Turfgrass and Ornamental Plant Evapotranspiration
and Crop Coefficient Literature Review
Turfgrasses are a part of the landscape ecological systems worldwide which provide functional, recreational and aesthetic benefits to society and the environment. In Florida, turfgrasses have become an important crop due to an increased demand for instant turf by many building contractors and their customers (McCarty, 2006). Some estimates indicate the 30-70% of public supplied drinking water use in this State accounts for landscape water use (FDEP, 2002).
It is important to keep in mind that turfgrasses water use varies among both species and cultivars, and any application of water in amounts exceeding turf requirements can be attributed to human factors, not plant needs (Beard and Green, 1994). To preserve water it is important to select the correct turfgrass and landscape plants for any given climate, considering that water availability has become limited and more costly. And most importantly is to know the amount or water required for turfgrasses growth and development (transpiration) plus the amount of water lost from the soil surface (evaporation) (Beard and Kenna, 2008).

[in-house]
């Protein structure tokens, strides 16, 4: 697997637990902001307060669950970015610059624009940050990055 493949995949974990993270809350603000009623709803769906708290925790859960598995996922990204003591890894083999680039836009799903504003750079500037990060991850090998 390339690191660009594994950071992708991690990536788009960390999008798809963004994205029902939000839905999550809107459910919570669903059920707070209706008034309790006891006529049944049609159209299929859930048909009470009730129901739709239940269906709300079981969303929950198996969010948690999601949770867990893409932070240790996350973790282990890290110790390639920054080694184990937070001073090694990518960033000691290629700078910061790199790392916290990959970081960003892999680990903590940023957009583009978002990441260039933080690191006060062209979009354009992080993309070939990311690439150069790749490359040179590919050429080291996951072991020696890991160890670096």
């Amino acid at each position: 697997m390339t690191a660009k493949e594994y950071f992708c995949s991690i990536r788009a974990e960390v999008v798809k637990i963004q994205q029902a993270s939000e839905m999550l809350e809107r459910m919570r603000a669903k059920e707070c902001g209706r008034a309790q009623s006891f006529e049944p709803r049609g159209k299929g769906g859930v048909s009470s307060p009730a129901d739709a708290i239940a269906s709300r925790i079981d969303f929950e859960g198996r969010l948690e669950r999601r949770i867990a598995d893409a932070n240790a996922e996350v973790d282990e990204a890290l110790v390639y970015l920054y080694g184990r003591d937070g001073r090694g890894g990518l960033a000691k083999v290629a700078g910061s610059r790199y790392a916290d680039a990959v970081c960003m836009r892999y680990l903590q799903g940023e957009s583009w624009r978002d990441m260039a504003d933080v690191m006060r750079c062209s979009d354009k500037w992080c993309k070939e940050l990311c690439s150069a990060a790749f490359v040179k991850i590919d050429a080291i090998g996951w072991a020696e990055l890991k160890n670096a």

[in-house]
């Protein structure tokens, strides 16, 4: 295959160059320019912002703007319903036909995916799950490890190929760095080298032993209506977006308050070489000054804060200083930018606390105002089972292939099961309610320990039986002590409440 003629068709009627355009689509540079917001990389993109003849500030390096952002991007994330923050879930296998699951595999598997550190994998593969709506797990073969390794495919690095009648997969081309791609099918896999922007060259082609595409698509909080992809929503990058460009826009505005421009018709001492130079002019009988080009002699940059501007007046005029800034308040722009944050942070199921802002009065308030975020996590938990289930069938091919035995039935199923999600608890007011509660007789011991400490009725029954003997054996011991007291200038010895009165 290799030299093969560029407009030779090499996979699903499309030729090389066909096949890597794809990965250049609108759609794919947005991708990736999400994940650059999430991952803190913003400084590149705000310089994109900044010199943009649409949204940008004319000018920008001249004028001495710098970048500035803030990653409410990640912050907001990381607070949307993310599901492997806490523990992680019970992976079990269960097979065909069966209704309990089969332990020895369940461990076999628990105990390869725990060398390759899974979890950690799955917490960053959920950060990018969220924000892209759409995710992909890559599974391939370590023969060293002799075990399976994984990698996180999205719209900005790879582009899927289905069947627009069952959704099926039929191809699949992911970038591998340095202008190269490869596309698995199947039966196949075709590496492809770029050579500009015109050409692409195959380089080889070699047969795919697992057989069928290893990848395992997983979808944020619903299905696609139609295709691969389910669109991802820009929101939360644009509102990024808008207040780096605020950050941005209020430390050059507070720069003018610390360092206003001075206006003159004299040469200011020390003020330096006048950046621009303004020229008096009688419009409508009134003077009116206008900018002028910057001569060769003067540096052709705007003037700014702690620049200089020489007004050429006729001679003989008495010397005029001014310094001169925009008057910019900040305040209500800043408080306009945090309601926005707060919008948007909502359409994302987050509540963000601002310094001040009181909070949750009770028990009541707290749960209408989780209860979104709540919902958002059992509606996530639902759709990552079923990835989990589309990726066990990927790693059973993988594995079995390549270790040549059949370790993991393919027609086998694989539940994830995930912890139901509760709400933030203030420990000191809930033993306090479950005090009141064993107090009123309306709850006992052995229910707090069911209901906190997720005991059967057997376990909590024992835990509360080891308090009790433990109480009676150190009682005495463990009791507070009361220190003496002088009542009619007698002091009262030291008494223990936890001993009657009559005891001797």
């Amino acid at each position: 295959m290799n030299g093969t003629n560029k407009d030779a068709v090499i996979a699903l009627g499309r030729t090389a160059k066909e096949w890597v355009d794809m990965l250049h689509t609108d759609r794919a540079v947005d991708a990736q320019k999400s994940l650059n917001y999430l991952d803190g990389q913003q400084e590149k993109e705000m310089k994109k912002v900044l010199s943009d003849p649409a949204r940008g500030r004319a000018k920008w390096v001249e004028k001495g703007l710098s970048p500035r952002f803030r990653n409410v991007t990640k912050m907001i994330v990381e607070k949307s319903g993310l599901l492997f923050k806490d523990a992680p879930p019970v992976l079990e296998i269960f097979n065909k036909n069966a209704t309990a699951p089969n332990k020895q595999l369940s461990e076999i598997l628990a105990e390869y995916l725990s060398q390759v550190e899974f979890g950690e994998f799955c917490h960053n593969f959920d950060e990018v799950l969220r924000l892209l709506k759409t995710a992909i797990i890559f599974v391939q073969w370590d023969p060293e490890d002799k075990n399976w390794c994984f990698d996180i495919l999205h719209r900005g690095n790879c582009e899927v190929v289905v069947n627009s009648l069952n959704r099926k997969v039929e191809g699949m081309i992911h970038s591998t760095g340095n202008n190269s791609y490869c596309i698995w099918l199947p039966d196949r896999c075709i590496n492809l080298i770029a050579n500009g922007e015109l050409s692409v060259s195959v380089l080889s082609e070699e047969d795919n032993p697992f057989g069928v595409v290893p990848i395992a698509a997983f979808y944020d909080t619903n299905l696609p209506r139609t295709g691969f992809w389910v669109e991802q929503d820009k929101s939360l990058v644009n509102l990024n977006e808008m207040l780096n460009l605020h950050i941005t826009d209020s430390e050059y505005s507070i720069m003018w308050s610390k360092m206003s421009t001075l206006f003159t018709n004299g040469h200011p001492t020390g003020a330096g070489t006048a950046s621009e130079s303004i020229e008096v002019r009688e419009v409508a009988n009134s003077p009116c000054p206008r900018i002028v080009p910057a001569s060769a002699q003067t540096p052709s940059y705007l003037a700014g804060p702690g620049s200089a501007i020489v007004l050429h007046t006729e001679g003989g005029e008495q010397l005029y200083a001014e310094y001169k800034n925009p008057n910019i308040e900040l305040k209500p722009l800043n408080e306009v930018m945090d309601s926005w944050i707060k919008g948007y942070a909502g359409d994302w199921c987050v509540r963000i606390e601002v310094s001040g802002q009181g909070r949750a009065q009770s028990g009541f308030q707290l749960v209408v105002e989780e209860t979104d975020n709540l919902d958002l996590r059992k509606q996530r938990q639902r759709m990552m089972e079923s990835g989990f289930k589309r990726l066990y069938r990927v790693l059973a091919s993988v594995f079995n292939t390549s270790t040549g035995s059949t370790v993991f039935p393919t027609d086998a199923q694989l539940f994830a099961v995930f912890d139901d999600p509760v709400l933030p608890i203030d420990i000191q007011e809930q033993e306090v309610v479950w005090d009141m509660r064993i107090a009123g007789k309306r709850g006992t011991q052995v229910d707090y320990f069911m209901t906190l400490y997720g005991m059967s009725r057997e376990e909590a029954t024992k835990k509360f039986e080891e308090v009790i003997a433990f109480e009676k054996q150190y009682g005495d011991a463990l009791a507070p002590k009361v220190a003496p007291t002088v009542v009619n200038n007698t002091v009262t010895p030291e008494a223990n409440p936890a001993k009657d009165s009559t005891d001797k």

The purpose of this web page is to provide supplementary information related to turfgrasses growing in Florida, with emphasis on evapotranspiration and its crop coefficients. The information presented in this web page along with a more extended literature review on turfgrasses entitled "Turfgrass and Ornamental Plant Evapotranspiration and Crop Coefficient Literature Review" was supported by funding from the Southwest Florida Water Management District (SWFWMD). This review covers information on both cool-season and warm-season turfgrasses in the U.S. as well as additional information on ornamental plants.
- Turfgrass Species in Florida
- Turfgrass Evapotranspiration (ETc)
- Turfgrass Crop Coefficient (Kc)
- Practical Irrigation Recommendations